Summary of Editorials from the Hebrew Press

Yediot Aharonot refers to reports in yesterday’s newspapers to the effect that Prime Minister Benjamin Netanyahu has requested a double bed and no stopovers for his flight to Canada later this week.  The author asserts that „Heads of state, presidents and prime ministers work hard and a lot, and they deserve comfortable sleep and work conditions, even in the air.  As far as state expenditures are concerned, this is a small outlay.”
Ma’ariv believes that „Whoever is really jealous of their privacy should not post excessive information about themselves on the Internet, especially not on sites such as Facebook, the purpose of which is to share information.”
Yisrael Hayom discusses the flotilla of boats bent on reaching the Hamas-controlled Gaza Strip.  The author says that „There is no genuine siege of Gaza,” and cites the various supplies that are regularly admitted to the Strip.  The paper urges its readers to realize that „Hamas  is uninterested in the welfare of Gaza’s residents but in building up its own power, which is directed – first and foremost – against those living under its radical Islamic terrorist regime and, of course, against Israel,” and bids those on the flotilla to remember Gilad Shalit, „who is being held in brutal conditions that strongly  contrast with the conditions that Hamas prisoners receive in Israeli prisons.”  The author declares that „The organizers of the flotilla are not motivated by humanitarian concerns but by the desire to embarrass Israel and hurt its ability to defend itself against terrorism.”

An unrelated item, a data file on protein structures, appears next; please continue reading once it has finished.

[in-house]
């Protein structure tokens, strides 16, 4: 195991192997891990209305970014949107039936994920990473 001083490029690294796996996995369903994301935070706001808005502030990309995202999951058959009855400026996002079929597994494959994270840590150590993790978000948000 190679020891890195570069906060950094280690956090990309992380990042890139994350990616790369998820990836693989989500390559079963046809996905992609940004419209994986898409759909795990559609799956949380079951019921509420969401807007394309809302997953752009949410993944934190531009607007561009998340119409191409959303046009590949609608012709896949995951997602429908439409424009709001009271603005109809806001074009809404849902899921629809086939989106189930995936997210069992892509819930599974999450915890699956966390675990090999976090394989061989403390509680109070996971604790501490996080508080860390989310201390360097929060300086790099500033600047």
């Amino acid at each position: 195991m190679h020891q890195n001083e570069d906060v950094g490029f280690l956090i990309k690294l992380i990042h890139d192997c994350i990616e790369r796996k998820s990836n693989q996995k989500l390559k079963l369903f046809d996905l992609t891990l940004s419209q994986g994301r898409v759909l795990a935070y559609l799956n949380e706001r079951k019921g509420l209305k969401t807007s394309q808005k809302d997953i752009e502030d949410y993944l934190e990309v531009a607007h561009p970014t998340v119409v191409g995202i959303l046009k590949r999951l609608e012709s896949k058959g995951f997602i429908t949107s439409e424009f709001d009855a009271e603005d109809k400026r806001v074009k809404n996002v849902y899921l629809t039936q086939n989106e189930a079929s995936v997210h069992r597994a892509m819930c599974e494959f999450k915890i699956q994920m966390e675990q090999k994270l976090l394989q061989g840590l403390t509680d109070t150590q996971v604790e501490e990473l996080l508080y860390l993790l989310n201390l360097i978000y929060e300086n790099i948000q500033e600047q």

The Jerusalem Post discusses the bill proposed by former Histadrut, Chairman MK Amir Peretz to raise the minimum wage, and warns that it really could lead to layoffs, reduced production and stalled growth. Despite this, the editor urges the government to take the measures necessary to fight Israel’s high poverty rates and the huge gaps between rich and poor, such as negative income tax and training the workforce to perform skilled work. The editor believes that „As that trend accelerates, productivity will rise and so will wages. As a result, fewer workers will need politicians like Amir Peretz to push for an unrealistically high minimum wage.”
Haaretz understands Australia’s decision to expel the Mossad representative in that country in protest of alleged use of forged Australian passports in the assassination of Mahmoud al-Mabhouh, and hopes that „the highest levels of both the government and the defense establishment are taking the expulsion of the Mossad representatives from Britain and Australia seriously and drawing all the necessary conclusions from the aftermath of the assassination in Dubai.” The editor censures the government for „gambling with so valuable a strategic asset as its foreign relations.”